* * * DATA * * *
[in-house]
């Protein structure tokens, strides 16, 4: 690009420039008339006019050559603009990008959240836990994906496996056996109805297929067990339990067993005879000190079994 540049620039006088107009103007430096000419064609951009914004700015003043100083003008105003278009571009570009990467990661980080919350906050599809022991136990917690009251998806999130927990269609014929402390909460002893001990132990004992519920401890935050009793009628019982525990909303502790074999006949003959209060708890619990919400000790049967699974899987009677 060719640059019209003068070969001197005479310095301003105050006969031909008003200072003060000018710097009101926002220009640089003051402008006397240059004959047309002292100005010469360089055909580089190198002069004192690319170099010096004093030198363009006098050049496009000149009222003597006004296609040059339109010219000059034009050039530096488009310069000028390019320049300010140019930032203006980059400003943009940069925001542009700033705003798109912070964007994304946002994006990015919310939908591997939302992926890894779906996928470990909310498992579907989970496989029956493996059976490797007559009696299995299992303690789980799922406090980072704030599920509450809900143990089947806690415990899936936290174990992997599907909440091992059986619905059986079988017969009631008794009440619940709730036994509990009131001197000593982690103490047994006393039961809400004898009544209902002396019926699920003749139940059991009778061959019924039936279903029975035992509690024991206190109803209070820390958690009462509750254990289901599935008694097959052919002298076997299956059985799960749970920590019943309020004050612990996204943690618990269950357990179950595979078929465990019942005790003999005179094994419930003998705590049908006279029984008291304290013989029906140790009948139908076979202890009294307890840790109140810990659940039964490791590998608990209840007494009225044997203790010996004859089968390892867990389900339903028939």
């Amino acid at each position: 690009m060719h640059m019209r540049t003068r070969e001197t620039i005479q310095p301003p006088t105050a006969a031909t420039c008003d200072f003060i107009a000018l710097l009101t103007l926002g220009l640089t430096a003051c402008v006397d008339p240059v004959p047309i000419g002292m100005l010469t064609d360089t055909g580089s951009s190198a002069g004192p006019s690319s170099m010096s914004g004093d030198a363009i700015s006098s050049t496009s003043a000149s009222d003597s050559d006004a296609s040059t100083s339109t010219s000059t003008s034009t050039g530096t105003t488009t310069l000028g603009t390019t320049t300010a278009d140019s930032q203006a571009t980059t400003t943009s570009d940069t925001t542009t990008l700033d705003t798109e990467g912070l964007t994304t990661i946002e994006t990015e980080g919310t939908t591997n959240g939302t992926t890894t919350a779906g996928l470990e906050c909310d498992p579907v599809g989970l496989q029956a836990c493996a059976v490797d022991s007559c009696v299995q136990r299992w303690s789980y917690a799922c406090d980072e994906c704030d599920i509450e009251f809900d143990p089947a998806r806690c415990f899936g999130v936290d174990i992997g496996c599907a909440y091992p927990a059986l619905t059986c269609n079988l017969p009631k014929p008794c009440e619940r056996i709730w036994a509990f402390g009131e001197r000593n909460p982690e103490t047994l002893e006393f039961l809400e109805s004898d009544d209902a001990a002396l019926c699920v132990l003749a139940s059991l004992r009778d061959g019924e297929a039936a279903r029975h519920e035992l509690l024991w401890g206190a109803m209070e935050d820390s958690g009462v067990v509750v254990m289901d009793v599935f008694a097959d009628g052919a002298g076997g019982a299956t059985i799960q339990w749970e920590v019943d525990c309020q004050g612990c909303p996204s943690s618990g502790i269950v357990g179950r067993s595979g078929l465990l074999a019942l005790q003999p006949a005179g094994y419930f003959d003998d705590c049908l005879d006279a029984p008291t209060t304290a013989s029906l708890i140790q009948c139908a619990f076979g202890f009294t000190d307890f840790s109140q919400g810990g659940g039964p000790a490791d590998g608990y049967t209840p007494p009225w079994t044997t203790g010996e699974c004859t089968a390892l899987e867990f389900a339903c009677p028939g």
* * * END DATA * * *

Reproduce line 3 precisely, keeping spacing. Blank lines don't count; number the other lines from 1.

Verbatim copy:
């Amino acid at each position: 690009m060719h640059m019209r540049t003068r070969e001197t620039i005479q310095p301003p006088t105050a006969a031909t420039c008003d200072f003060i107009a000018l710097l009101t103007l926002g220009l640089t430096a003051c402008v006397d008339p240059v004959p047309i000419g002292m100005l010469t064609d360089t055909g580089s951009s190198a002069g004192p006019s690319s170099m010096s914004g004093d030198a363009i700015s006098s050049t496009s003043a000149s009222d003597s050559d006004a296609s040059t100083s339109t010219s000059t003008s034009t050039g530096t105003t488009t310069l000028g603009t390019t320049t300010a278009d140019s930032q203006a571009t980059t400003t943009s570009d940069t925001t542009t990008l700033d705003t798109e990467g912070l964007t994304t990661i946002e994006t990015e980080g919310t939908t591997n959240g939302t992926t890894t919350a779906g996928l470990e906050c909310d498992p579907v599809g989970l496989q029956a836990c493996a059976v490797d022991s007559c009696v299995q136990r299992w303690s789980y917690a799922c406090d980072e994906c704030d599920i509450e009251f809900d143990p089947a998806r806690c415990f899936g999130v936290d174990i992997g496996c599907a909440y091992p927990a059986l619905t059986c269609n079988l017969p009631k014929p008794c009440e619940r056996i709730w036994a509990f402390g009131e001197r000593n909460p982690e103490t047994l002893e006393f039961l809400e109805s004898d009544d209902a001990a002396l019926c699920v132990l003749a139940s059991l004992r009778d061959g019924e297929a039936a279903r029975h519920e035992l509690l024991w401890g206190a109803m209070e935050d820390s958690g009462v067990v509750v254990m289901d009793v599935f008694a097959d009628g052919a002298g076997g019982a299956t059985i799960q339990w749970e920590v019943d525990c309020q004050g612990c909303p996204s943690s618990g502790i269950v357990g179950r067993s595979g078929l465990l074999a019942l005790q003999p006949a005179g094994y419930f003959d003998d705590c049908l005879d006279a029984p008291t209060t304290a013989s029906l708890i140790q009948c139908a619990f076979g202890f009294t000190d307890f840790s109140q919400g810990g659940g039964p000790a490791d590998g608990y049967t209840p007494p009225w079994t044997t203790g010996e699974c004859t089968a390892l899987e867990f389900a339903c009677p028939g």